Like many processes at Asana, the functions of these sessions are stacked, yielding many different benefits from one activity:
- The session leader and the new hire get one-on-one time to discuss something technical, establishing a relationship.
- The session leader gets to exercise being an authority, a component of developing leadership.
- The new hire gets high-quality information about a topic highly relevant to their work.
Of course, to scale our knowledge transfer across all employees (not just new hires) we also maintain a solid base of internal documentation. And each new hire is assigned one of the sessions that had inadequate written coverage, and cooperates with the expert to write up what they’ve learned. This process distributes the onerous chore of documentation, and helps us build our knowledge base over time.
The Starter Project
After a new hire has been exposed to an organization’s principles, tools, and and processes, there is often still a sizable gap between learning and synthesis. Many organizations are content to let this gap close incidentally, in fits and starts, wherever the engineer happens to be focusing their attention at the moment. While prioritizing learning based on needs is a passable default, we think introducing some core concepts in a safer environment can be more effective.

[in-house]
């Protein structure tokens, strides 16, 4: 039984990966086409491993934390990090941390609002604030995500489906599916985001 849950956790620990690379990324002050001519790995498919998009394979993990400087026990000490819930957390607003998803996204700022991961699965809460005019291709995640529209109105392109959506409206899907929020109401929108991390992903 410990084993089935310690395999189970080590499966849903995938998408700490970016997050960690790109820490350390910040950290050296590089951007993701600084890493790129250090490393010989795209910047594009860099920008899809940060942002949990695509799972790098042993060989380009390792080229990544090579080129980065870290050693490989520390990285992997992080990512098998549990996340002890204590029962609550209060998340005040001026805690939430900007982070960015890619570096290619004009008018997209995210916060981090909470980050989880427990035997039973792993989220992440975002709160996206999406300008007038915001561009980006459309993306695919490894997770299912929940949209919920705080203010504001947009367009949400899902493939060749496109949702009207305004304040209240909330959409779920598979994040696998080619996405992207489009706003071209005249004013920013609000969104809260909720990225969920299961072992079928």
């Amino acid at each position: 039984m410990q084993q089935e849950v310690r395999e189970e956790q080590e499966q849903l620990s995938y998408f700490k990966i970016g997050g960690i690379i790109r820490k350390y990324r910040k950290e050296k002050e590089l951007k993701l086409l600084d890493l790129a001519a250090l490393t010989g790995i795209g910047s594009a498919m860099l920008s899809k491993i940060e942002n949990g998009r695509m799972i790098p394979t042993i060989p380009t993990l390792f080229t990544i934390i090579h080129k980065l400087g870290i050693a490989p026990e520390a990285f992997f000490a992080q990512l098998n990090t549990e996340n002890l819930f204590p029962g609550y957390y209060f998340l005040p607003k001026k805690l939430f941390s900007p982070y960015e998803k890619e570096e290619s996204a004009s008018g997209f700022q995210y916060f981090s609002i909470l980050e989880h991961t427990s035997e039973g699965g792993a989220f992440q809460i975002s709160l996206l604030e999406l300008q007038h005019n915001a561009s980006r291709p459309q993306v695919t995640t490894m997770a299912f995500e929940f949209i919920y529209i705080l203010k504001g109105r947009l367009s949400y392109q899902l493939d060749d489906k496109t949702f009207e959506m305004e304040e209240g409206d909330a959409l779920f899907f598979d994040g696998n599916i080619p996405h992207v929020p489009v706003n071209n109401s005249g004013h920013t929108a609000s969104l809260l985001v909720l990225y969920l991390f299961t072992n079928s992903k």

To that end, every new hire gets the same starter project: to build a small chat application using Luna, our in-house framework. They are expected to spend about 2-3 days working on it. The project is fairly open-ended, though the engineer is given lots of hints about things they can try building.
We designed the chat project to expose new engineers first-hand to many of the core concepts of building an application on our framework. The project’s open-ended nature allows engineers to direct their own exploration of the system. Since building a chat app on Luna is very similar to the day-to-day work on Asana, the skills the new engineers learn are directly transferrable. However, because the scope is much smaller and the environment more controlled, the engineer can learn the concepts more easily, without distraction.